Beginning ramp: The right way to begin marathon coaching

Wondering how to start training for a marathon? This guide will help you get started on the right foot.

The marathon is a brutal event - a 26.2-mile test that tests not only a runner's physical fitness but also their mental ability to block out pain and keep going. Most people will never run one, but that doesn't mean it's not worth trying. Greg McMillan is an eight-time marathoner, a United States track and field trail marathon national champion, and a coach who has developed marathon training plans for thousands of runners over his decades in the sport. He signs off on a dirty little secret shared by elite running coaches: The marathon is doable.

"Anyone off the street can finish a marathon," McMillan tells Men's Journal. "I am of the same conviction that the right time is not a problem."

Most marathon runners have at least some running experience before they start training. But McMillan has coached many marathoners who didn't run much at all prior to adopting 26.2, and the training trick is the same whether a runner has 10-mile or half-marathon experience or none at all. An aspiring marathon runner needs to choose a plan, stick to it, and stay healthy. That's it.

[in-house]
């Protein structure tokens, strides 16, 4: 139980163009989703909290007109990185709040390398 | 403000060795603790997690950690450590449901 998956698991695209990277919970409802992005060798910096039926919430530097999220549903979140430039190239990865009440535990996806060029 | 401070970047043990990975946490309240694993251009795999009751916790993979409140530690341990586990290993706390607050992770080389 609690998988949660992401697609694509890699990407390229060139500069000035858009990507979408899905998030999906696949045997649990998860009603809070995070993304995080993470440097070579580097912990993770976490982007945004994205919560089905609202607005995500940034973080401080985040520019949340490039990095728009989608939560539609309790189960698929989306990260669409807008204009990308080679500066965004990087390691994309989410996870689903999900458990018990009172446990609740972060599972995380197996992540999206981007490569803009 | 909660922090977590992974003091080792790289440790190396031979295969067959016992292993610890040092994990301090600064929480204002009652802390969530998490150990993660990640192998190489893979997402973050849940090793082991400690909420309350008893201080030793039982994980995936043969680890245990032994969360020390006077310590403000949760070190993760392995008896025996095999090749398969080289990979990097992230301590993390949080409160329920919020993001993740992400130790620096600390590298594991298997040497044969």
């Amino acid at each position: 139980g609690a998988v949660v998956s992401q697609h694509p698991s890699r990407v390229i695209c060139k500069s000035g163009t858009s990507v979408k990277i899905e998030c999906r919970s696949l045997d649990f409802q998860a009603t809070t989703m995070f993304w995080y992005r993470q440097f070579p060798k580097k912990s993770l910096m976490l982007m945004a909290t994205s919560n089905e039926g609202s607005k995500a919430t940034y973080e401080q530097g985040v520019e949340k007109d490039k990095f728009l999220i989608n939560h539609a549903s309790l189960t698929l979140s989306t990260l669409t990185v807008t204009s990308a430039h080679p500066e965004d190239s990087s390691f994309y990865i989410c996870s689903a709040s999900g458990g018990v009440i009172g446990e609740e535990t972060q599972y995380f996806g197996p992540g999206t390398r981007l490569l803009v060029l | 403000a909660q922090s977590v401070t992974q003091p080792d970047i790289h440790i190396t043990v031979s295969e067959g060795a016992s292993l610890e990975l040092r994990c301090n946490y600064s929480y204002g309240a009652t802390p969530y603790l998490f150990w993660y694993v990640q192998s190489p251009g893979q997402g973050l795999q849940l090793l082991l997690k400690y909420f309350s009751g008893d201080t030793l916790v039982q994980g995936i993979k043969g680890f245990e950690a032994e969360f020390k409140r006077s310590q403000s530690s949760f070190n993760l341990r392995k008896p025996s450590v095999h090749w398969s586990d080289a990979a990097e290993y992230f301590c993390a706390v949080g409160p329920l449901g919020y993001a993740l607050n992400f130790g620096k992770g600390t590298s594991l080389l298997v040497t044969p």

Do you want to run a marathon? Here's what you need to know.

Use a marathon training plan

The internet is full of training plans like those offered by McMillan or the legendary Hal Higdon. There isn't a set amount of time a runner needs to spend on marathon preparation, but some common guideposts are 12 or 16 weeks of buildup for an experienced runner (perhaps someone who's done some shorter races) and 20 or 24 weeks for someone who is doing it starts scratching.

There are tons of templates to work with, and each offers different paths to get a runner to the same place. However, they usually follow a similar pattern and involve a few main components.

Base Mileage: A typical training plan focuses on building base miles throughout the week. By running shorter distances (and slowly increasing that distance over time), you'll build a foundation and acclimate your body to the heavy strain that's coming your way on race day.

Long runs: Longer runs push the body's limits, making 26.2 miles achievable. In marathon training, the highlight of the week is the "weekend cross-country skiing" on Saturday or Sunday. It's usually a 10-20 mile push (shorter at the beginning and then longer as the workout progresses). Combined with your baseline weekly mileage, long runs help your heart better move oxygen throughout your body, and they help your bones, joints, and muscles adjust to running and constantly planting your feet on the pavement.